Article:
The fraud trial of Theranos founder Elizabeth Holmes kicked off Tuesday with jury selection, casting a spotlight on the fallen Silicon Valley star. Holmes, a Stanford dropout who was once compared to Steve Jobs, faces felony charges alleging she duped elite financial backers, customers and patients into believing that her startup was about to revolutionize medicine.
Theranos' technology promised to run hundreds of medical tests using a single drop of blood, but it never lived up to expectations — and may never have worked at all.
Once a jury is seated, the trial will begin in San Jose, California, with opening arguments scheduled early next week.
"The next Steve Jobs"
Holmes launched Theranos after dropping out of Stanford University in 2003. The startup, whose name derives from the words "therapy" and "diagnosis," quickly achived billion-dollar valuations. Business magazines hailed the similarities between Holmes and Apple co-founder Steve Jobs, whom she embraced as a role model. At one point, her fortune of $4.5 billion, tied to her personal stake in the company, gained her accolades as the youngest self-made female billionaire.
But Theranos quickly lost steam after revelations that its supposedly breakthrough blood-testing machine, called "Edison," didn't work as Holmes had described and produced dangerously inaccurate results in tests run for actual patients.
Holmes now faces the prospect of being remembered more like Bernie Madoff, the once-revered New York financier whose name became synonymous with fraud after he pled guilty to bilking billions of dollars through an illegal Ponzi scheme.
Holmes and Theranos' chief operating officer, Ramesh "Sunny" Balwani, are accused of orchestrating a multi-billion-dollar scheme to defraud investors and to defraud doctors and patients who paid for the company's blood testing services. The two are being tried in separate trials, and both have pleaded not guilty.
Holmes faces 10 counts of wire fraud and two counts of conspiracy to commit wire fraud. If convicted, she could spend up to 20 years in and pay a $250,000 fine, as well as paying restitution for each count.
The Department of Justice alleges that Theranos overstated how much money the company was making, and that its founders knew the "Edison" technology was not capable of running a full range of clinical tests on a few drops of patient blood, but nonetheless promoted it as capable.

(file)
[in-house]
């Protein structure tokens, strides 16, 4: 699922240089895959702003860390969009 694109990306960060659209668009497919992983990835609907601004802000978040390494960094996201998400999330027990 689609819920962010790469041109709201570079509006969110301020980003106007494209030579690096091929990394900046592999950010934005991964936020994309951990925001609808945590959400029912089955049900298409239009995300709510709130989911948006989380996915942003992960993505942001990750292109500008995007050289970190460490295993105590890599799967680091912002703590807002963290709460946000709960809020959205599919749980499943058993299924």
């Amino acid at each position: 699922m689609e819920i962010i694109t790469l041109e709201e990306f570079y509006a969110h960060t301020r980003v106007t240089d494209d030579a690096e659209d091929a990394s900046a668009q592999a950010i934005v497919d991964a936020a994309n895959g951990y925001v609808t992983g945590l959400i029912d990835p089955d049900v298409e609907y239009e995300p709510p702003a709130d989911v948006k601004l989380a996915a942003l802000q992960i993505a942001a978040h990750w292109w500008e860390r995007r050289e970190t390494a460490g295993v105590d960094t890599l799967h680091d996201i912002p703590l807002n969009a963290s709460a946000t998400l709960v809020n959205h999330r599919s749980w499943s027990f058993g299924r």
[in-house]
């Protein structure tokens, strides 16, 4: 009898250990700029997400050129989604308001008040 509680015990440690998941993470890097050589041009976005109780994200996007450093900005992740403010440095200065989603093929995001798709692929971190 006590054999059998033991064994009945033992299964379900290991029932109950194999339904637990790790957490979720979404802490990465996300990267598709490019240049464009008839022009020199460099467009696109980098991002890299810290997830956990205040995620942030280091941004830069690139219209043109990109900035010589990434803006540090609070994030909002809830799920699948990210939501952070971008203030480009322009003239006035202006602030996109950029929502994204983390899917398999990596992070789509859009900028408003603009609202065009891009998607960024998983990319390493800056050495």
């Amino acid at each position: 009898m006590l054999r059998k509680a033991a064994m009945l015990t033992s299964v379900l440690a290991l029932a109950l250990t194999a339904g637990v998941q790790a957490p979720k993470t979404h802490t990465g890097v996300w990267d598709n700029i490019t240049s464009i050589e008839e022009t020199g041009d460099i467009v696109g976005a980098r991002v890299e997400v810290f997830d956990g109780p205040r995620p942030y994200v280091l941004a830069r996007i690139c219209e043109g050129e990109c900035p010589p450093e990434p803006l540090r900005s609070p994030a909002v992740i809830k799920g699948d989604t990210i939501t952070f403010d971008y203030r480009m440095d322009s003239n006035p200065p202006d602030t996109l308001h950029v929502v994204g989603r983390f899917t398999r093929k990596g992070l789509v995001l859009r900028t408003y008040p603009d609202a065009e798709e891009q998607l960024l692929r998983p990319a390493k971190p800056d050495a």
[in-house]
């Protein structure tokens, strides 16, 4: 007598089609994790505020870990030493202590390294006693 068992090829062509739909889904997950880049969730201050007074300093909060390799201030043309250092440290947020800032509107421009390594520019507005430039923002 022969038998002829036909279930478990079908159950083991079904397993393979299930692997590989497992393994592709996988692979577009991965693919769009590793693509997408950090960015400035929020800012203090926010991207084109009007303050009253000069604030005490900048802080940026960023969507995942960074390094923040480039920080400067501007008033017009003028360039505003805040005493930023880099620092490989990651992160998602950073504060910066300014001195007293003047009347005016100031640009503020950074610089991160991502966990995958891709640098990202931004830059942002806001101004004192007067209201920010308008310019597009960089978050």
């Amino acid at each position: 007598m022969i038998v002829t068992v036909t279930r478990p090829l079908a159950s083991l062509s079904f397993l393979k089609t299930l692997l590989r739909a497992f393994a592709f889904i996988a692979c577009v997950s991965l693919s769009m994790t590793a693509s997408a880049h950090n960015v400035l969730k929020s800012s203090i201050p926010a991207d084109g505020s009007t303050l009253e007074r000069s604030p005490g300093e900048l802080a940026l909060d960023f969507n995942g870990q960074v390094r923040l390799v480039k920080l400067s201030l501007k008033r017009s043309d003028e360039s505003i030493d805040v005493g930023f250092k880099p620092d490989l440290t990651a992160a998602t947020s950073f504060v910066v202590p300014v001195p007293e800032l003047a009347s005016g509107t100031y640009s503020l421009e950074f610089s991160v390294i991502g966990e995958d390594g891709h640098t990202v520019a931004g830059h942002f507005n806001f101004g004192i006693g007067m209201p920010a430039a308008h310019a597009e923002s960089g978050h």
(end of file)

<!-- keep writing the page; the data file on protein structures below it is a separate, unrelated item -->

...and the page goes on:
Holmes' trial was delayed by the pandemic and then a pregnancy that culminated in the birth of her first child. The ex-founder, now 37, was in court Tuesday. She has maintained her innocence since the U.S. government charged her in 2018.
More than 200 people were summoned for the jury pool in an effort to seat an impartial panel. Jurors were given a lenghthy questionnaire and questioned about their consumption of news, among other issues.
Holmes' saga has received wide attention thanks to "Bad Blood," a book by a Wall Street Journal investigative reporter whose stories led to her company's downfall. The book led to an HBO documentary called "The Inventor" and a soon-to-be-released TV miniseries called "The Dropout," starring Amanda Seyfried as Holmes.
Over the course of the next three months, the trial is expected to provide moments of high drama, featuring a cast of billionaire Theranos investors and influential figures that sat on the company's board. Also expected to testify are 11 patients and nine doctors who were affected by the company's inacurate test results, according to KPIX.
Investors who contributed much of the roughly $900 million that Theranos raised include media magnate Rupert Murdoch, Walmart's Walton family, the family of former U.S. Education Secretary Betsy DeVos and Mexican business mogul Carlos Slim.
Theranos' well-connected board included former U.S. Secretary of State Henry Kissinger, former U.S. Defense Secretary Gen. James Mattis, former U.S. Secretary of State and former U.S. Treasury Secretary George Shultz (now deceased) and former Wells Fargo Bank CEO Richard Kovacevich.
Holmes may take the witness stand to defend herself, based on court documents filed leading up to the trial. Recently unsealed court filings indicate that she may try to pin the blame on Balwani, with whom she was in a relationship while he was Theranos' COO. According to those documents, she plans to testify that some of her statements and actions while running Theranos were the result of "intimate partner abuse" inflicted by Balwani.
Balwani's attorney has denied Holmes' allegations.
The court has dismissed the idea of using naivete or being gullible as a defense, KPIX reports. The government expressed concerns Holmes would argue that her business conduct was in line with broader Silicon Valley cullture, in which founders hype their businesses to raise funding and that she was singled out, the outlet reports. The court said in an order that Holmes has vowed not to argue she was singled out and that it will allow "general fair comment" on the marketing of startups.
Central to the trial will be questions of what Holmes knew and whether she intended to deceive, legal experts say.
"The most difficult thing to prove is intent," Thomas Joo, a professor at the University of California-Davis School of Law told KPIX. "Did she intentionally lie in order to trick people?"
KPIX and Len Ramirez contributed reporting.
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